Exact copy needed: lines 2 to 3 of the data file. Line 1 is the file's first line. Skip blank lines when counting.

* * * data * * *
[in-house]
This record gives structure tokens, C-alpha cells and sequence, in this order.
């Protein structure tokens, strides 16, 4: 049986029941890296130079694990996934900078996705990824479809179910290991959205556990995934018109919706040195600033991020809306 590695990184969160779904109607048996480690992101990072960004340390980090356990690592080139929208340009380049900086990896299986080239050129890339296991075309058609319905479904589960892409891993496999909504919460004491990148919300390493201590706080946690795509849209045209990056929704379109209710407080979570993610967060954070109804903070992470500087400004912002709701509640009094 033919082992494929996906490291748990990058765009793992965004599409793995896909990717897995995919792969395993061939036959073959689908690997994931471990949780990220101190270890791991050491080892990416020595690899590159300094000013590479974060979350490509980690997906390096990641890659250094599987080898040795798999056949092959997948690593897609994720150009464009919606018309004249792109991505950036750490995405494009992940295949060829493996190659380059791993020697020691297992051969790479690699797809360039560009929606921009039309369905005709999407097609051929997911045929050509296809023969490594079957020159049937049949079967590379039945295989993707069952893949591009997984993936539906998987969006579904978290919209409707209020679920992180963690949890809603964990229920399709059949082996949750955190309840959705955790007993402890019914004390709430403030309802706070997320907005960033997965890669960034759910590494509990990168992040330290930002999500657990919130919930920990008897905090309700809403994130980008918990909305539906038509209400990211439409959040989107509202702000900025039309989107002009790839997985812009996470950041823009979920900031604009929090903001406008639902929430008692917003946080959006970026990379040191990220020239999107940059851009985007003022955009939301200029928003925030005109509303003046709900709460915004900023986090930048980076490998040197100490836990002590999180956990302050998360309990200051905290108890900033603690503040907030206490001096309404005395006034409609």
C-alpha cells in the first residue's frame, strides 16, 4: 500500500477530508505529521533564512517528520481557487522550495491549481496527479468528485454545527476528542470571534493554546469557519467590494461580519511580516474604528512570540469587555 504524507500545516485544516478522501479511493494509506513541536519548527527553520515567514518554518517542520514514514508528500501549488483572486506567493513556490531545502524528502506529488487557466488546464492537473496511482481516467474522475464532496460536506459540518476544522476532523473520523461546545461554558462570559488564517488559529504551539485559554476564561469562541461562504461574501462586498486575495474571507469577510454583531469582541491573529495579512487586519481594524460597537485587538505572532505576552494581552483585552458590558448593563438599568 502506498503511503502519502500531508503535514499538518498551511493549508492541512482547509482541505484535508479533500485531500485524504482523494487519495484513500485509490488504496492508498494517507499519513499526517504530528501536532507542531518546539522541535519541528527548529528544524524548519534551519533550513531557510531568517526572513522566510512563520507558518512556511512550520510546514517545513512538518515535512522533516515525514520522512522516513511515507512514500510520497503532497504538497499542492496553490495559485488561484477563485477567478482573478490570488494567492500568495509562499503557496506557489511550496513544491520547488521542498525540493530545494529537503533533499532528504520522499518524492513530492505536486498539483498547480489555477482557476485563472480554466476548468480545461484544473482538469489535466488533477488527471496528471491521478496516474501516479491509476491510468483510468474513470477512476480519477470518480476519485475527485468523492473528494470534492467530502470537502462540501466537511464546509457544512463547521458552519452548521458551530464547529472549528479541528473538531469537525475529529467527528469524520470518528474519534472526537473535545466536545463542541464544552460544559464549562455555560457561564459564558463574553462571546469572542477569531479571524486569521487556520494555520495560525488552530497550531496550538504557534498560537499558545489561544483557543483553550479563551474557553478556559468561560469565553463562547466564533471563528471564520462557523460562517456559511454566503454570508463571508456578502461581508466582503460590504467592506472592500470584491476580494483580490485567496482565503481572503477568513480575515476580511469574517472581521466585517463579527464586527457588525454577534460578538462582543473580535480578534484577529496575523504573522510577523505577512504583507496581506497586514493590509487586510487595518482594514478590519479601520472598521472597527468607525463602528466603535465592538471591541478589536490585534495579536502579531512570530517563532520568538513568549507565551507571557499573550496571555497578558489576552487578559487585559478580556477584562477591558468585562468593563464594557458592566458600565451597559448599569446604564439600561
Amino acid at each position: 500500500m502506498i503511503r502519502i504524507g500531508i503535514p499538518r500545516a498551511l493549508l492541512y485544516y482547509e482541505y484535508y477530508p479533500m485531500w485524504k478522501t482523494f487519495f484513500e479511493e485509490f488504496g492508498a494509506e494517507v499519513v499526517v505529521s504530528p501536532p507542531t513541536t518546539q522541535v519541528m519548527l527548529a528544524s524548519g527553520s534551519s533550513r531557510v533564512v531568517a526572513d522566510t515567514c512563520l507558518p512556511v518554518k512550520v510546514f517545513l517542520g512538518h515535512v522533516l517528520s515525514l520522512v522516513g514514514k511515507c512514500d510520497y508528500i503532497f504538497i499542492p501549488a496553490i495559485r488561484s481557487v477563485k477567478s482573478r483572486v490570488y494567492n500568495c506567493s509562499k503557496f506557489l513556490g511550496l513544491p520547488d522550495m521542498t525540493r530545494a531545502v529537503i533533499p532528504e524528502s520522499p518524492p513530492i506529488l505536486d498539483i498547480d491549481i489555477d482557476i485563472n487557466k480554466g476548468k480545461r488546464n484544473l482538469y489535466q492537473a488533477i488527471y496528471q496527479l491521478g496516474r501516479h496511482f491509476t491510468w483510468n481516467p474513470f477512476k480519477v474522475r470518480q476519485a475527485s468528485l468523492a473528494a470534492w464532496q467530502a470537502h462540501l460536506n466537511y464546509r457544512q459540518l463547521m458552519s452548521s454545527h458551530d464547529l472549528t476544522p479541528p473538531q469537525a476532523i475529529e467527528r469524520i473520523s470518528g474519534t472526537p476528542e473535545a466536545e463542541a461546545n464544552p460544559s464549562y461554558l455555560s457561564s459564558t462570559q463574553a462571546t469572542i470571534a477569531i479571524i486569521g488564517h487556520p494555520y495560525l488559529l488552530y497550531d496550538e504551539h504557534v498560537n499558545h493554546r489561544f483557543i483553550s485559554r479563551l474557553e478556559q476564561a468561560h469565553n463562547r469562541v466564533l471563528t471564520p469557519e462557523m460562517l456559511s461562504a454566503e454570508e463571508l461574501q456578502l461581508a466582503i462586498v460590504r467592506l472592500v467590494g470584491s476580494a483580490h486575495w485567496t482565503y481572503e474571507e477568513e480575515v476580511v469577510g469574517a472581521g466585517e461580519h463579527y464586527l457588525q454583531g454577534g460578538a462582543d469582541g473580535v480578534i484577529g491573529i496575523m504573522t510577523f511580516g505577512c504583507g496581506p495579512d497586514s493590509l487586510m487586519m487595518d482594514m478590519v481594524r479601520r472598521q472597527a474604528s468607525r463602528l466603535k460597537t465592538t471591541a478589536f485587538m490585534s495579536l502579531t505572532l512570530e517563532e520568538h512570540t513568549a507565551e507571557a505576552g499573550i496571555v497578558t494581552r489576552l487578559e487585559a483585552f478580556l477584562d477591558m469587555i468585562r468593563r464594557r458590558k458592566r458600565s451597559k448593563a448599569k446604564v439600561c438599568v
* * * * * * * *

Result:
This record gives structure tokens, C-alpha cells and sequence, in this order.
């Protein structure tokens, strides 16, 4: 049986029941890296130079694990996934900078996705990824479809179910290991959205556990995934018109919706040195600033991020809306 590695990184969160779904109607048996480690992101990072960004340390980090356990690592080139929208340009380049900086990896299986080239050129890339296991075309058609319905479904589960892409891993496999909504919460004491990148919300390493201590706080946690795509849209045209990056929704379109209710407080979570993610967060954070109804903070992470500087400004912002709701509640009094 033919082992494929996906490291748990990058765009793992965004599409793995896909990717897995995919792969395993061939036959073959689908690997994931471990949780990220101190270890791991050491080892990416020595690899590159300094000013590479974060979350490509980690997906390096990641890659250094599987080898040795798999056949092959997948690593897609994720150009464009919606018309004249792109991505950036750490995405494009992940295949060829493996190659380059791993020697020691297992051969790479690699797809360039560009929606921009039309369905005709999407097609051929997911045929050509296809023969490594079957020159049937049949079967590379039945295989993707069952893949591009997984993936539906998987969006579904978290919209409707209020679920992180963690949890809603964990229920399709059949082996949750955190309840959705955790007993402890019914004390709430403030309802706070997320907005960033997965890669960034759910590494509990990168992040330290930002999500657990919130919930920990008897905090309700809403994130980008918990909305539906038509209400990211439409959040989107509202702000900025039309989107002009790839997985812009996470950041823009979920900031604009929090903001406008639902929430008692917003946080959006970026990379040191990220020239999107940059851009985007003022955009939301200029928003925030005109509303003046709900709460915004900023986090930048980076490998040197100490836990002590999180956990302050998360309990200051905290108890900033603690503040907030206490001096309404005395006034409609």